The evidence base for this guideline was synthesised in accordance with Scottish Intercollegiate Guidelines Network (SIGN) methodology. A systematic review of the literature was carried out using an explicit search strategy devised by a SIGN Information Officer. Searches were focused on existing guidelines, systematic reviews, randomised controlled trials, and (where appropriate) observational and/or diagnostic studies. Databases searched include Medline, Embase, Cinahl, PsychINFO, and the Cochrane Library. The year range covered was 1999-2005. Internet searches were carried out on various websites including those for the Australian Centre for Clinical Effectiveness, National Institute for Health and Clinical Excellence, the National Library for Health, Swedish Council on Technology Assessment in Healthcare, US Agency for Healthcare Research and Quality, and the US National Guidelines Clearinghouse. The Medline version of the main search strategies can be found on the SIGN website, in the section covering supplementary guideline material. The main searches were supplemented by material identified by individual members of the development group. Each of the selected papers was evaluated by two members of the group using standard SIGN methodological checklists before conclusions were considered as evidence.

2011 Reaffirmation

A systematic search was carried out in 2011 for new guidelines, health technology assessments and Cochrane reviews relevant to the guideline topic. Relevant literature identified included 9 guidelines, 3 HTAs, 6 Cochrane reviews and 3 other high quality systematic reviews.

All searches used MeSH headings for the condition specified, plus any common variations as free text (e.g., "cancer of the prostate"). If a particular health care sector was involved (e.g., primary care) search results focused on this sector. In most cases search filters were used to further focus results on RCTs or diagnostic studies.

The sources searched were:

  • Guidelines: NICE; National Library for Health guidelines finder; National Guideline Clearinghouse; GIN Web site
  • Technology appraisals: NICE; UK HTA database (Southampton); INAHTA database
  • Cochrane reviews: Cochrane library
  • Other good quality systematic reviews: UK HTA database (Southampton); DARE
  • RCTs: MEDLINE
Number of Source Documents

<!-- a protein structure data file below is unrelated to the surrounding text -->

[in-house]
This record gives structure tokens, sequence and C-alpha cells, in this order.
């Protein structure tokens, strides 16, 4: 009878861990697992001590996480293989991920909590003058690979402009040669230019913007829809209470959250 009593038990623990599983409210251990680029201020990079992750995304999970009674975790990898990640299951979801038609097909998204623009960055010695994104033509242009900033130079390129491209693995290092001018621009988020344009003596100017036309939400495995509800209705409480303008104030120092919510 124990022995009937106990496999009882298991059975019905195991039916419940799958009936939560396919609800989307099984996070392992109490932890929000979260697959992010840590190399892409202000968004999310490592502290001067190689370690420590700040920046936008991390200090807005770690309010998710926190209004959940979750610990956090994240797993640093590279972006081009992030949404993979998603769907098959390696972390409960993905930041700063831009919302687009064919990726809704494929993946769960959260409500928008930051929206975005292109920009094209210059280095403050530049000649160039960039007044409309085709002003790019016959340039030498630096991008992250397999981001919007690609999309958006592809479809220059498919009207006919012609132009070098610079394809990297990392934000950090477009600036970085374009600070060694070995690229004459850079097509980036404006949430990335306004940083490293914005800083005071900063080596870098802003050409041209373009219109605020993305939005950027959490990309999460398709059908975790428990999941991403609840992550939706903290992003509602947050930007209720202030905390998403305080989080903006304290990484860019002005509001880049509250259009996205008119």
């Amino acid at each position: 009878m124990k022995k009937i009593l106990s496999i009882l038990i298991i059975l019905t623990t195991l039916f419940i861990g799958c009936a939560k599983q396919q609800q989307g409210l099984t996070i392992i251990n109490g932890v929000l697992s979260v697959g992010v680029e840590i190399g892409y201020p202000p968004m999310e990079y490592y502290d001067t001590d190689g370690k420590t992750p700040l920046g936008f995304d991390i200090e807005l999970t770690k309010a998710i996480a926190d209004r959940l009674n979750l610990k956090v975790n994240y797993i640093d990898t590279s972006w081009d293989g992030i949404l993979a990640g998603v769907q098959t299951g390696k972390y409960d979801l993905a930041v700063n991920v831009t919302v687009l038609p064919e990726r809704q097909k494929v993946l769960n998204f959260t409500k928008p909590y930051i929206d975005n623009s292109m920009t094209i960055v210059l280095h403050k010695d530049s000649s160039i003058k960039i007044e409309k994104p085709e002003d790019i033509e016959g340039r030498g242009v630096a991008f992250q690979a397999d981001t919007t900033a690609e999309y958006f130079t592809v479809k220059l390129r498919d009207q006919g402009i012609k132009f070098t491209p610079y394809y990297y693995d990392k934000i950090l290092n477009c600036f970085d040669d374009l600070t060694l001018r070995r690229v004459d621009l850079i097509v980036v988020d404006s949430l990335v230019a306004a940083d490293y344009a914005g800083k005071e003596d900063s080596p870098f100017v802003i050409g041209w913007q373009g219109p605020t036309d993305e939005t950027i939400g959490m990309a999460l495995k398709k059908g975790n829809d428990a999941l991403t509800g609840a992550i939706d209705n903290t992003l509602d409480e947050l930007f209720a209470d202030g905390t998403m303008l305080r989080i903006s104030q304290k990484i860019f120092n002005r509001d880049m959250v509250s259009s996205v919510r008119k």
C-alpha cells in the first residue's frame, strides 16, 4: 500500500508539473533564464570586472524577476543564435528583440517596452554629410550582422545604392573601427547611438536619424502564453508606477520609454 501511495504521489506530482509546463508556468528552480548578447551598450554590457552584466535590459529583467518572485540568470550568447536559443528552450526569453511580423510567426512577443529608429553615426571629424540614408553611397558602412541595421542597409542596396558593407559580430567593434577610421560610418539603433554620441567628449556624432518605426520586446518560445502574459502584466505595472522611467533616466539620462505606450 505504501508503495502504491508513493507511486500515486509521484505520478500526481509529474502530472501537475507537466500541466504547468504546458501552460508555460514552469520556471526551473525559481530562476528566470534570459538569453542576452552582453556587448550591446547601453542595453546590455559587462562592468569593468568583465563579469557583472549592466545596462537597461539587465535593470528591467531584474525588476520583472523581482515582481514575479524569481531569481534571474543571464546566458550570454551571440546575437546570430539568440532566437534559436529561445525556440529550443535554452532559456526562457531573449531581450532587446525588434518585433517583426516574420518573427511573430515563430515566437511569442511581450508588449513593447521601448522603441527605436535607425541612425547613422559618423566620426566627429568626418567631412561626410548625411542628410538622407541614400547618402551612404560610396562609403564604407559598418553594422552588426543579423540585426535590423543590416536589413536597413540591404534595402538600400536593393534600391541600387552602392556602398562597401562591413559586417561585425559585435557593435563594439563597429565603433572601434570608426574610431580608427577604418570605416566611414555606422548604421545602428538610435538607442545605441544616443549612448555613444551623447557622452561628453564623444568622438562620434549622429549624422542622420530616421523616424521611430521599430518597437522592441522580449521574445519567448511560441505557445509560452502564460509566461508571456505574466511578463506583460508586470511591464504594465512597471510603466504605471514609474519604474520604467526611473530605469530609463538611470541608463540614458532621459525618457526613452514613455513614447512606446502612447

Not stated

Methods Used to Assess the Quality and Strength of the Evidence

Weighting According to a Rating Scheme (Scheme Given)

Rating Scheme for the Strength of the Evidence

Levels of Evidence:

1++: High quality meta-analyses, systematic reviews of randomised controlled trials (RCTs), or RCTs with a very low risk of bias

1+: Well conducted meta-analyses, systematic reviews of RCTs, or RCTs with a low risk of bias

1-: Meta-analyses, systematic reviews of RCTs, or RCTs with a high risk of bias

2++: High quality systematic reviews of case control or cohort studies

High quality case control or cohort studies with a very low risk of confounding or bias and a high probability that the relationship is causal

2+: Well conducted case control or cohort studies with a low risk of confounding or bias and a moderate probability that the relationship is causal

2-: Case control or cohort studies with a high risk of confounding or bias and a significant risk that the relationship is not causal

3: Non-analytic studies (e.g., case reports, case series)

4: Expert opinion

Methods Used to Analyze the Evidence

Review of Published Meta-Analyses
Systematic Review with Evidence Tables

Description of the Methods Used to Analyze the Evidence

Once papers have been selected as potential sources of evidence, the methodology used in each study is assessed to ensure its validity. The result of this assessment will affect the level of evidence allocated to the paper, which will in turn influence the grade of recommendation that it supports.

The methodological assessment is based on a number of key questions that focus on those aspects of the study design that research has shown to have a significant influence on the validity of the results reported and conclusions drawn. These key questions differ between study types, and a range of checklists is used to bring a degree of consistency to the assessment process. Scottish Intercollegiate Guidelines Network (SIGN) has based its assessments on the MERGE (Method for Evaluating Research and Guideline Evidence) checklists developed by the New South Wales Department of Health, which have been subjected to wide consultation and evaluation. These checklists were subjected to detailed evaluation and adaptation to meet SIGN's requirements for a balance between methodological rigour and practicality of use.

The assessment process inevitably involves a degree of subjective judgment. The extent to which a study meets a particular criterion (e.g., an acceptable level of loss to follow up) and, more importantly, the likely impact of this on the reported results from the study will depend on the clinical context. To minimise any potential bias resulting from this, each study must be evaluated independently by at least two group members. Any differences in assessment should then be discussed by the full group. Where differences cannot be resolved, an independent reviewer or an experienced member of SIGN Executive staff will arbitrate to reach an agreed quality assessment.

Evidence Tables